Does this make me an outsider? Or can outsiders pick up better what’s going on than insiders?

Postpostscript: Look mom, no inflammation:

In speaking of Old Calvinism, I admit that I am using the expression loosely for the community of Calvinists generally connected with Old School Presbyterianism and their conservative Reformed Baptist counterparts. One thinks of Martyn Lloyd-Jones and the Banner of Truth, and James Montgomery Boice and the Alliance of Confessing Evangelicals (the host organization of this blog). They are united by a commitment to Five-Point Calvinism, ordinary means of grace ministry, the regulative principle of worship, and a traditional elder-rule approach to church polity.

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69 thoughts on “The Presbyterian Narrative

  1. Plus, ins’t Keller a New Calvinist?

    Still reading, but this will be my only comment on this thread. Keller rose to prominence, in my mind, with Reason for God. A book I found acceptable, though not soemthing I wrote home to mom about. It came at the right time, and fit the bill.

    I’m uncomfortable attaching the NC label to the man, given his pedigree. But I have more to learn and read.

    Grace and peace.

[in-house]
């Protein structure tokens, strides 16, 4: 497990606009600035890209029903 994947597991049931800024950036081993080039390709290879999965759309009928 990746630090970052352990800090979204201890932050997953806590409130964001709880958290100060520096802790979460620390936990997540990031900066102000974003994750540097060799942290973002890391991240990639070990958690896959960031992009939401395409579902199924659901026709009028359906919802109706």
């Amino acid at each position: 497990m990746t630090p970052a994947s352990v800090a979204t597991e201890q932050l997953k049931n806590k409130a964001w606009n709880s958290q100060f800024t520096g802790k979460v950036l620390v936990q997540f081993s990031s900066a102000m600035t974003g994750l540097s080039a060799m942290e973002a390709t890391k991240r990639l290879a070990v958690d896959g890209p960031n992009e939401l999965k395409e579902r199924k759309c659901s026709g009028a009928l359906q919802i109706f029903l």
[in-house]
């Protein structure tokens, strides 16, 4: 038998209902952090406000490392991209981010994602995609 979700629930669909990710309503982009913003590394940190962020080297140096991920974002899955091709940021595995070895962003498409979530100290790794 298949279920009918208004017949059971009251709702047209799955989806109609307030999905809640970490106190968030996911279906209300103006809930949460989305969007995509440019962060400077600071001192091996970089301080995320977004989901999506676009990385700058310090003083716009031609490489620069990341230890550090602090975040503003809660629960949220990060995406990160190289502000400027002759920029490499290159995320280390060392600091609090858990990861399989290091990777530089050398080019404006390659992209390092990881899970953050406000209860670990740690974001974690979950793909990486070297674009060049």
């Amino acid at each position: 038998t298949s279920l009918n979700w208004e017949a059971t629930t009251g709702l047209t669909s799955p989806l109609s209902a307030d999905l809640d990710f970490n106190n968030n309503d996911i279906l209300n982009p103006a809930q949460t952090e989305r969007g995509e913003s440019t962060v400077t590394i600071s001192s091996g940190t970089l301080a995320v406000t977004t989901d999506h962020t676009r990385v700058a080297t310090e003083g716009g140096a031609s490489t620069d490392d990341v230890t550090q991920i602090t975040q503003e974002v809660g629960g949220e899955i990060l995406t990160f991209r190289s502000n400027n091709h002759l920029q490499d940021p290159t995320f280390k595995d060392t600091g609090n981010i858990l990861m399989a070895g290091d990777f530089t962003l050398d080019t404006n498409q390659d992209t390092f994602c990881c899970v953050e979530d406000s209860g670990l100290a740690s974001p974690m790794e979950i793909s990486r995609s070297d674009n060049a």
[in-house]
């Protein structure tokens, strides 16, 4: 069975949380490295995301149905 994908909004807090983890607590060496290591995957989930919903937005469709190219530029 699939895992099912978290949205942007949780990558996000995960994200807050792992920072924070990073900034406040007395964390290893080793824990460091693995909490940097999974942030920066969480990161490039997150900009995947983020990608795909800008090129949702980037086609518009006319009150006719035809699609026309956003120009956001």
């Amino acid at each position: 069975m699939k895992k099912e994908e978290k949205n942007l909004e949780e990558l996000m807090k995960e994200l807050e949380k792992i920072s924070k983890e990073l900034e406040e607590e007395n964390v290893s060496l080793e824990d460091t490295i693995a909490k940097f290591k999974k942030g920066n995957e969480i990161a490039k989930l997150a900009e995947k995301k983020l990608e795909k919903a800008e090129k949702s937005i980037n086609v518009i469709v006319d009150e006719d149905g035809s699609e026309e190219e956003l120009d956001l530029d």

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  2. Union is never mentioned in the 3 forms of unity….. wouldn’t HC 20 qualify: “Q: Are all men then, as they perish in Adam, saved by Christ? A: No, only those who are engrafted into him and receive all his benefits, by a true faith?”

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  3. Louis, it’s the ‘by a true faith’ that union seeks to displace and, as such, it’s empty, and thus unmerited participation in a forensic justification.

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  4. Um, no, the emphasis has been on the elevating of existential union at the expense of a ‘faith’ particularly suited (sans good works, particularly and inclusive of inner renovation) to grasp Christ and receive, as benefit, justification amongst other gifts. The catechetical language has been of faith and saving faith, not union. This departure from the confessional category is what’s in purview in Phillip’s criticism of Old Calvinists. Phillips isn’t shy about it, justification becomes JUST another benefit amongst others.

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  5. I’ve never heard anyone make that claim. The issue is whether sanctification flows from justification or whether with justification it flows from union, but nowhere do they deny the role of faith.

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  6. Louis, they eclipse the confessional and catechetical language of faith with union, and soprise, soprise, here’s what happens to justification;